Danish report recommends doing away with the view of the horse as an athlete. Saying we should instead recognise that horses’ participation in competitions is only about the interests and ambitions of people.

It calls for specific legislation to be drawn up if the recommendations from the Council do not “lead to immediate action by the industry”.

The 56 page report by the Danish Animal Ethics Council has been four years in the making. It does not consider problematic in itself that horses are used for sport, but recognises that such use entails a risk that the horses’ welfare will be compromised.
Similar to the Productivity Commission in Australia, the Danish Council of Animal Ethics is an independent research and advisory body that reports to the Danish Minister of Agriculture on issues that may require updating or revision of the animal welfare legislation. The advisory panel which is made up of veterinarians, SPCA representatives, zoo directors, farmers, as well as philosophers and journalists, began their investigation in 2019, and have consulted extensively with representatives from the Danish Equestrian Federation, equine veterinarians and other industry stakeholders.
In an interview published by Danish media site DR, the President of the Danish National Equestrian Federation, Ulf Helgstrand says he is surprised by the report, and that many of the issues raised are already addressed in the regulations. Nevertheless, he admits this may be an opportunity to ensure they are being enforced.
The report comes 10 months after a similar expert commission proposed 46 recommendations to the French National Assembly for making Paris 2024 the Olympic Games of equine welfare.
The following text is an unofficial translation of the summary, while we await the official English translation to be published.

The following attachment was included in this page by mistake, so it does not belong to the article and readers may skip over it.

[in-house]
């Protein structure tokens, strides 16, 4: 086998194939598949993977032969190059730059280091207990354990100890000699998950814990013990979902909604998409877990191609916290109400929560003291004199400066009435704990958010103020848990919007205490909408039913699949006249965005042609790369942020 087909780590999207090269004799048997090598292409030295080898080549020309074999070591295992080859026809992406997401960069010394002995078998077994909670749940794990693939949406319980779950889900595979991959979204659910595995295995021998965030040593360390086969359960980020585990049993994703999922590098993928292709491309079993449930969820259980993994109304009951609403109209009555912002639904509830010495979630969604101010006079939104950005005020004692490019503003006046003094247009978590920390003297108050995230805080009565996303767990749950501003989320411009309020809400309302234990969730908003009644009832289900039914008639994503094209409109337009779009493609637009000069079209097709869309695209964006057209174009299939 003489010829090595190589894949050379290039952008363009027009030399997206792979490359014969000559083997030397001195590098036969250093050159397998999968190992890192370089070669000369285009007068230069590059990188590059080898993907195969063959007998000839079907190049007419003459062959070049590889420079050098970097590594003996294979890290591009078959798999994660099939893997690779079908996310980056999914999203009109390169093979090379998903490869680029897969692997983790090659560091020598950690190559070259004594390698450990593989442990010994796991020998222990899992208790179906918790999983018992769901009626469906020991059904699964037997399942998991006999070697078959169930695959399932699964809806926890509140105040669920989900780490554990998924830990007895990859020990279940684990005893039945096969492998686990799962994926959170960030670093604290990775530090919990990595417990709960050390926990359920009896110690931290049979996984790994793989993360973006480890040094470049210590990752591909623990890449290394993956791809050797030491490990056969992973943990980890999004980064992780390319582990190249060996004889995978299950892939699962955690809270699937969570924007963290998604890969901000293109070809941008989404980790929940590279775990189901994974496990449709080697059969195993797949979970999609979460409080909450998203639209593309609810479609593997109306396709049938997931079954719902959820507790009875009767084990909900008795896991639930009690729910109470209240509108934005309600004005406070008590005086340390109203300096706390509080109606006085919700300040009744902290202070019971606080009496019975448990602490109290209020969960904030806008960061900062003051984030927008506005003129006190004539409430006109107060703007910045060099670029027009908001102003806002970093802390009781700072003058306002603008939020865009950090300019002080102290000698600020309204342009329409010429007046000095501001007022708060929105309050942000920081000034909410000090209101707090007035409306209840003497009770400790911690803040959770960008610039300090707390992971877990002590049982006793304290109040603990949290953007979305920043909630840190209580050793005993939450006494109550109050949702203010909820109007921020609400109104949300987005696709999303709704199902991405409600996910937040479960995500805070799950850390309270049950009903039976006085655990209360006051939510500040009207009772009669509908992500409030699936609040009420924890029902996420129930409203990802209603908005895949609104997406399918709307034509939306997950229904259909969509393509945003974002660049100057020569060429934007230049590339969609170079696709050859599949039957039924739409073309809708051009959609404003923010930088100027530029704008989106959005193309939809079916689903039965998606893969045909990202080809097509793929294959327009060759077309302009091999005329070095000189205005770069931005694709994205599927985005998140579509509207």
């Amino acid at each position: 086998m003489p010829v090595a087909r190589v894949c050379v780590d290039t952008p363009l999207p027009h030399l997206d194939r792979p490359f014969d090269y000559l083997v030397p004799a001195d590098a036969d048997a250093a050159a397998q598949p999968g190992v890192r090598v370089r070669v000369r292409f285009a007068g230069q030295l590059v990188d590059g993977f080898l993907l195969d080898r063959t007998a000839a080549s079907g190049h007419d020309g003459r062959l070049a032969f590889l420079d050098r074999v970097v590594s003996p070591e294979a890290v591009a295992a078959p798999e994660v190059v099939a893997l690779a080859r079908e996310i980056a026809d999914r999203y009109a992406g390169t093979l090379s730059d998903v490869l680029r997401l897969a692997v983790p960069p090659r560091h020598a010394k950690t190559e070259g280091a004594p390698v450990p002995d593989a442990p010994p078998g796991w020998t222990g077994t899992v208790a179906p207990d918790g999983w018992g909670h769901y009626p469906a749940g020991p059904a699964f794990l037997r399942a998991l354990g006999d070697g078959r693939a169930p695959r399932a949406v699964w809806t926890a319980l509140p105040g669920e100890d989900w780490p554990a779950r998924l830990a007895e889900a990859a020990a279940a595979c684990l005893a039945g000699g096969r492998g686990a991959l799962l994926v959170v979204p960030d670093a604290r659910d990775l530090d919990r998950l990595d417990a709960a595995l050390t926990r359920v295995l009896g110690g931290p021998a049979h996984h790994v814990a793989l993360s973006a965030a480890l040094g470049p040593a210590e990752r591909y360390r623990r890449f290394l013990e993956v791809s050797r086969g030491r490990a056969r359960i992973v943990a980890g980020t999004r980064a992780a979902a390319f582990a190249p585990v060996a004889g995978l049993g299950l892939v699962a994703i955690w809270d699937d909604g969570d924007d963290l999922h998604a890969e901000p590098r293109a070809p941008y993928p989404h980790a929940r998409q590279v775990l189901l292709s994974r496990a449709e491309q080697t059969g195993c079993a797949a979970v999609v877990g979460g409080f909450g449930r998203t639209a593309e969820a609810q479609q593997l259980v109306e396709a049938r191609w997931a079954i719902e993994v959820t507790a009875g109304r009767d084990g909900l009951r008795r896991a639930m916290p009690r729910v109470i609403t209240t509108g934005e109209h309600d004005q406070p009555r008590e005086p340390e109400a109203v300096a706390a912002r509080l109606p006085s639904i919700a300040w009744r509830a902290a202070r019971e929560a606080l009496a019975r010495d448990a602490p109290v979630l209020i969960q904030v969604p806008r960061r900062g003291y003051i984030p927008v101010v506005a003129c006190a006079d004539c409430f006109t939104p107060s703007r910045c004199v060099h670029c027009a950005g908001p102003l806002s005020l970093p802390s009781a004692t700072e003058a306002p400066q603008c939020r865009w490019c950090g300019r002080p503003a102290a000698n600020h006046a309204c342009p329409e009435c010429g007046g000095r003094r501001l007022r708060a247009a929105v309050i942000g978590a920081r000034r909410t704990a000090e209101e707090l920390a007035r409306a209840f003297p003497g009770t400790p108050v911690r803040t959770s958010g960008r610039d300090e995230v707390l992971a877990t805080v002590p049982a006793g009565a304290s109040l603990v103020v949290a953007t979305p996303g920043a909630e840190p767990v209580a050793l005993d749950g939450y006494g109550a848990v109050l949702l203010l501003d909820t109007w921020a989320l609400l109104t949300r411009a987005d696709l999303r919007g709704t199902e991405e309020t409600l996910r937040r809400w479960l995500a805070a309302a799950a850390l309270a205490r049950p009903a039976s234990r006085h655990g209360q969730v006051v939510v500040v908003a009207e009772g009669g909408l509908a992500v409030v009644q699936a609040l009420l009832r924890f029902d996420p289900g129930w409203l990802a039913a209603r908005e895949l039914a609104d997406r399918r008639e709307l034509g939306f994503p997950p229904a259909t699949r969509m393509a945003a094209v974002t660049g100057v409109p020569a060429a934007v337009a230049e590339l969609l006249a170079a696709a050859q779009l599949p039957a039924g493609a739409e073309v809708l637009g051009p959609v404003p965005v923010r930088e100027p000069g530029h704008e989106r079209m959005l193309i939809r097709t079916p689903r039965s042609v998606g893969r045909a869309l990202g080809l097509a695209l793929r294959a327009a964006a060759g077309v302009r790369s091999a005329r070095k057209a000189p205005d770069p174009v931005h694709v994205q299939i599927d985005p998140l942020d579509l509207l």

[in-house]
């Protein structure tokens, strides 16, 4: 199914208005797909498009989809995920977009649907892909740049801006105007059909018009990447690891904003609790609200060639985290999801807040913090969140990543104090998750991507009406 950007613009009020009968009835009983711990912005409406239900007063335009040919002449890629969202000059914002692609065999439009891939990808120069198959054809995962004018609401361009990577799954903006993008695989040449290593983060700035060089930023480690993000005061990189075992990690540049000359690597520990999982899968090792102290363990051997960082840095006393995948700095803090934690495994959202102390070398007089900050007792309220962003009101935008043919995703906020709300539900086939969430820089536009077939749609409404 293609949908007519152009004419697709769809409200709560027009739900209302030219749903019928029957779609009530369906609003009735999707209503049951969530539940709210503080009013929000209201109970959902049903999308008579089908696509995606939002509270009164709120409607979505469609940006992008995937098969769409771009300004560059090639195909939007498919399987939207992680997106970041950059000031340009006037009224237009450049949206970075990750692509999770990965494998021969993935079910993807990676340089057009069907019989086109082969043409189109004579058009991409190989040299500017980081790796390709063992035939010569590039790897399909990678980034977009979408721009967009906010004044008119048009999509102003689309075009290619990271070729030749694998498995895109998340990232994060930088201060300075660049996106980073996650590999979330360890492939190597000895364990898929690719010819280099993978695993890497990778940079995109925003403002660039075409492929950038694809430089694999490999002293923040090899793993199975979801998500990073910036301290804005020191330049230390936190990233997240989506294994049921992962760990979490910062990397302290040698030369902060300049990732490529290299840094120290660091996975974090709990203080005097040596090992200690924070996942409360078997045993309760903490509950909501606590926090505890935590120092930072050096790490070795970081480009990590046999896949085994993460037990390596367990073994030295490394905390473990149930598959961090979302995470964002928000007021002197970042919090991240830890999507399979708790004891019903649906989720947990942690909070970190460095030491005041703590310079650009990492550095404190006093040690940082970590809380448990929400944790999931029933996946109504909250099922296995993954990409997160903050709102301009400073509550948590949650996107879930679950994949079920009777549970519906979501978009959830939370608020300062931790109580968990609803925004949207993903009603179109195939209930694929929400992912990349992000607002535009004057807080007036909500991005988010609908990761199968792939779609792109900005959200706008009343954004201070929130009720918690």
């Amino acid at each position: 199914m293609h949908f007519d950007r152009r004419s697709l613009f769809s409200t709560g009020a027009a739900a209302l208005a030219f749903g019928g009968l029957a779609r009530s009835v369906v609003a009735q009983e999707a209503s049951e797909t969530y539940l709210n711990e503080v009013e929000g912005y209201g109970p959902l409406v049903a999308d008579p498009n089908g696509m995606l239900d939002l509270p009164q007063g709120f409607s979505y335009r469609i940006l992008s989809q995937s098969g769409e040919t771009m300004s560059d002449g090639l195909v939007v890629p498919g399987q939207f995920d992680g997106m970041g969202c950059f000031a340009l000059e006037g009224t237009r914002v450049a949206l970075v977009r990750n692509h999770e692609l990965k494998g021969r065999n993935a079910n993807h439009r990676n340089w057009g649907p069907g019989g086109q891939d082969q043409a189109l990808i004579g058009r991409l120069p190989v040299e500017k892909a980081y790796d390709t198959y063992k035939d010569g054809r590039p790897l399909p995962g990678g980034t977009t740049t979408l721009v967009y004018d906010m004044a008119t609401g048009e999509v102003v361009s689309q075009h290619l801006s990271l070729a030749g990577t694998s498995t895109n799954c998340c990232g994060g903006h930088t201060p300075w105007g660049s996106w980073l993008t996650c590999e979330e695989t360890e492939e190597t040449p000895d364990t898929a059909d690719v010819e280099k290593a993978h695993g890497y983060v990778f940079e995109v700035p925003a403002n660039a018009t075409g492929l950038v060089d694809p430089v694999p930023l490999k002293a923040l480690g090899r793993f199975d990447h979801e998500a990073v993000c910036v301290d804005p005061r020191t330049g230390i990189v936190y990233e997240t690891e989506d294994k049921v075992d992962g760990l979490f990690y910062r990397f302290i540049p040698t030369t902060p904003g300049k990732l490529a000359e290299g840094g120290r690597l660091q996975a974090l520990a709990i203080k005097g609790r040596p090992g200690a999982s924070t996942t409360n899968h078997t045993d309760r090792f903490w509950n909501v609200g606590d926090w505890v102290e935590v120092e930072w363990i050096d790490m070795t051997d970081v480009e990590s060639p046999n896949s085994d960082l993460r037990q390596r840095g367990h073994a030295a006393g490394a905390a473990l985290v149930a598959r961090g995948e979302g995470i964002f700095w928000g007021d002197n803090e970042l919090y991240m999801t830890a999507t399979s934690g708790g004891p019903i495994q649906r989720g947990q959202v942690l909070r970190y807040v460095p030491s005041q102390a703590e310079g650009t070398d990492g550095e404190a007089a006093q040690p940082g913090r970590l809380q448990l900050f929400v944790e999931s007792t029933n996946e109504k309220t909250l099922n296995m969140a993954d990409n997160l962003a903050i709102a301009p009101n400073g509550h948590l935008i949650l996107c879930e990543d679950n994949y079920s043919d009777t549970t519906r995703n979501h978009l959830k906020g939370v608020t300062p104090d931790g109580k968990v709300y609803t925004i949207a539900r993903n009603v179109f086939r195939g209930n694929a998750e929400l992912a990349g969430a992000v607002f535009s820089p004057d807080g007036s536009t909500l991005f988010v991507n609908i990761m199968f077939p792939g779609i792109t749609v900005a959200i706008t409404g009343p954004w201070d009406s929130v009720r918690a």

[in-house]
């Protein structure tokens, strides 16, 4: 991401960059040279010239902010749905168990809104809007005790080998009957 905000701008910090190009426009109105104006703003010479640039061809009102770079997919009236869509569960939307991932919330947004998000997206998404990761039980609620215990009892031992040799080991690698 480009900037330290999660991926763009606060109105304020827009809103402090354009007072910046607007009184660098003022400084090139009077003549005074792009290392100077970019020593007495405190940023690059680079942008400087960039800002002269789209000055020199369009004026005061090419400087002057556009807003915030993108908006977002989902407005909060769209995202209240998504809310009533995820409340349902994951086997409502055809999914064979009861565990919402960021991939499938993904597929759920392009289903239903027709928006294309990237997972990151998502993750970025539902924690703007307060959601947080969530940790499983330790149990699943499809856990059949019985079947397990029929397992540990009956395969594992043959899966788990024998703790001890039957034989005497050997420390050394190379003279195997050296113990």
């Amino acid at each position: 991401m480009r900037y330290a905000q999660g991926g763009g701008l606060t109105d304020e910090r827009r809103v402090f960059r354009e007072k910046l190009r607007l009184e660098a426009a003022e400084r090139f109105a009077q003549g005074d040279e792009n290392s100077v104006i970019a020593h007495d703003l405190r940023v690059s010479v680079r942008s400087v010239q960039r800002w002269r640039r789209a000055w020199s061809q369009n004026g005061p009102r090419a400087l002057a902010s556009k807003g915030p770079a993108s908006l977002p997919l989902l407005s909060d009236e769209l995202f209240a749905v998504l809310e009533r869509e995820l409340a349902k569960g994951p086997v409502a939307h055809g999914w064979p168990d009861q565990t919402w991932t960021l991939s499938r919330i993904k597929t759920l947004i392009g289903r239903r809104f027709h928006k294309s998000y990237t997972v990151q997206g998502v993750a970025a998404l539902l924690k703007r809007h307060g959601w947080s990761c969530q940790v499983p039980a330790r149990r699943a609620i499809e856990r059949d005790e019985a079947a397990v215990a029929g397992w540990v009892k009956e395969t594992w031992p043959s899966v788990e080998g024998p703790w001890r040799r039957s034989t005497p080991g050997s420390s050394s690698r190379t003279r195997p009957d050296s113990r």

Danish Report Summary

In recent years, concern and awareness that sporting requirements may be a risk to the welfare of the horses has increased. Research into training methods and horse welfare, and norms for keeping and using animals have also developed. With this statement, the Animal Ethics Council hopes to be able to contribute to an evaluation and rethinking of the use of horses for sport.

The Council uses examples from dressage and show jumping, but emphasises that the choice of these two disciplines is solely based on consideration of the delimitation of the opinion, and that the Council’s principled considerations and recommendations also apply to other disciplines.

In giving its opinion, the council has selected some focus areas which can pose special challenges for animal welfare when horses are used for sport, namely the horse’s durability, housing, as well as training and competitions.

The Animal Ethics Council does not find it problematic per se that horses are used for sport, but that their use entails a risk that the horses’ welfare is compromised.

The council emphasises that it is unacceptable for horses to suffer pain, wounds and other discomfort when performing sporting activities. The council believes that this must cease immediately and, in extension, reminds of the current legislation.